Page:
Bayh-Dole repudiates the observation that innovation and public benefit from federally supported research at nonprofits move through a number of pathways.

These other pathways include publication, graduation, consulting, collaborative research and consortia, standards formation, and non-exclusive royalty-free licensing. But Bayh-Dole obscures these pathways and promotes patenting and licensing, enabling exclusive licensing that preserves patent monopolies. In doing so, Bayh-Dole in effect destroys these other pathways whenever there is a patentable invention, regardless of which pathway might best result in public benefits.


Bayh-Dole was built for the pharmaceutical industry as an end-run around federal policies that expect dedication of research findings to the public.

From the get-go, the industry that has driven the attack on open dissemination of federally supported research results in the biomedical area has been the pharmaceutical industry. Bayh-Dole is just one in a line of efforts to prevent the federal government from making research results generally available. The IPA program as restarted by the NIH was at the heart of this effort to bypass federal policy. When the IPA program was shut down and blocked from becoming government-wide, Bayh-Dole emerged in its place. The extension to all agencies and all funding agreements provides the cover–that a private monopoly approach to research innovation must be available for all federal research, and this approach must come with a minimum of public oversight, so that any exploitation of a patent right is fair game, including preventing use, litigating for infringement, speculating on patent rights without creating commercial product, and licensing to create and benefit from monopoly pricing and for the entire term of the patent.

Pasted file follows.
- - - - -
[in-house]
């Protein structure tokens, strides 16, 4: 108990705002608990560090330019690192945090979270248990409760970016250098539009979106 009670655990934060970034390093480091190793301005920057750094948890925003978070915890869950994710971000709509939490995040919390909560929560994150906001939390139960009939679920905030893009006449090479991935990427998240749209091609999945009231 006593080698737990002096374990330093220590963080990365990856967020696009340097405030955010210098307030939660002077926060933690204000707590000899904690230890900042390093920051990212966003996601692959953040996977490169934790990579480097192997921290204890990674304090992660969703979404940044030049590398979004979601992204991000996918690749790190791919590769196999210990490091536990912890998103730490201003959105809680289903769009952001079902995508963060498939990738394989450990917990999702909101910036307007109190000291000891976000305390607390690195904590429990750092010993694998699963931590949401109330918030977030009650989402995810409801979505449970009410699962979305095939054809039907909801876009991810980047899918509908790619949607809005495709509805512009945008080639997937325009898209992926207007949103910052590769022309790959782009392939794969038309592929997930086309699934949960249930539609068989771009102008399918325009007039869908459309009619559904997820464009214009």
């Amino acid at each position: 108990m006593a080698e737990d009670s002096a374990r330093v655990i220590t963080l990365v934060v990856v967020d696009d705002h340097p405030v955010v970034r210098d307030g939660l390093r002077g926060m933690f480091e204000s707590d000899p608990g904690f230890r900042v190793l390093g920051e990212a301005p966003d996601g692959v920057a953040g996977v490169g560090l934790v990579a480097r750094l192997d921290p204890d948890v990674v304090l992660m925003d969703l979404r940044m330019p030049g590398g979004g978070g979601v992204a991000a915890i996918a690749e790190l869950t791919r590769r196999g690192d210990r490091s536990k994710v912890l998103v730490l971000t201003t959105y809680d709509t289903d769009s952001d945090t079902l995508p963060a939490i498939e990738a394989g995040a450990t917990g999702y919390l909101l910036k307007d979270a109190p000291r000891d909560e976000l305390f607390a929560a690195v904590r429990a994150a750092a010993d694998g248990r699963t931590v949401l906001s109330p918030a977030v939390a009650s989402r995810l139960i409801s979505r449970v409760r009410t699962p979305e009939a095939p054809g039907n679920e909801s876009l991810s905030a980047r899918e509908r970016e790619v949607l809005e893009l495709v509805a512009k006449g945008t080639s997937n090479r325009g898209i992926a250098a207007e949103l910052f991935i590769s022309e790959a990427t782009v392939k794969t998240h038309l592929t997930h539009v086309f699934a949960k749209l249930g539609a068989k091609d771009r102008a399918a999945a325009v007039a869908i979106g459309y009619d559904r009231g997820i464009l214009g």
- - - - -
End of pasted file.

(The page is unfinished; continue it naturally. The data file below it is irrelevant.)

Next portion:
Bayh-Dole champions the control of federal research inventions (and therefore of many of the outcomes of that research) by private and non-federal institutions.

Bayh-Dole casts its outcomes as better than government institutional control of inventions, while making it appear that the purpose of control is to commercialize inventions rather than to dedicate them to the public. Lost entirely is the role of the investigator in proposing research with the expectation of public dedication of results and the role of the inventor in having rights under the patent system to determine how the patent system might be used to better make results available. As Sen. Bayh had it, the “inventor comes last.” That’s some use of the patent system. As a form of institution-building, Bayh-Dole allows institutions that should be neutral to the research and its outcomes to create unmanageable institutional conflicts of interest, and therefore cannot manage research integrity, cannot report accurately on outcomes of technology transfer and commercialization efforts, and cannot be a trustworthy advisor to the government on matters of research and invention policy.


Bayh-Dole establishes a plantation system for research inventions, using federal subvention funding as the primary subsidy.

Debating Bayh-Dole is a matter of debating the details of how a plantation system works. Inventors are the indentured servants–if not slaves. University administrators are the plantation owners. Corporations are their business partners, taking the raw materials and turning these into products controlled by patent monopolies for the common profit of the plantation owners and the corporations. We may talk about the complexities of the relationships between plantation owners and partnering corporations. We can talk about the wealth created by these transactions. We can debate how profits should be used to expand and improve the plantations. We can evaluate the economic benefits supplied by this system. But in all of that, we have to grapple with the fact that the system is fundamentally immoral and with the additional fact that the system does not even supply the benefits it claims, and its operation comes at a great cost to the activities of science and access by the public to the results of those activities.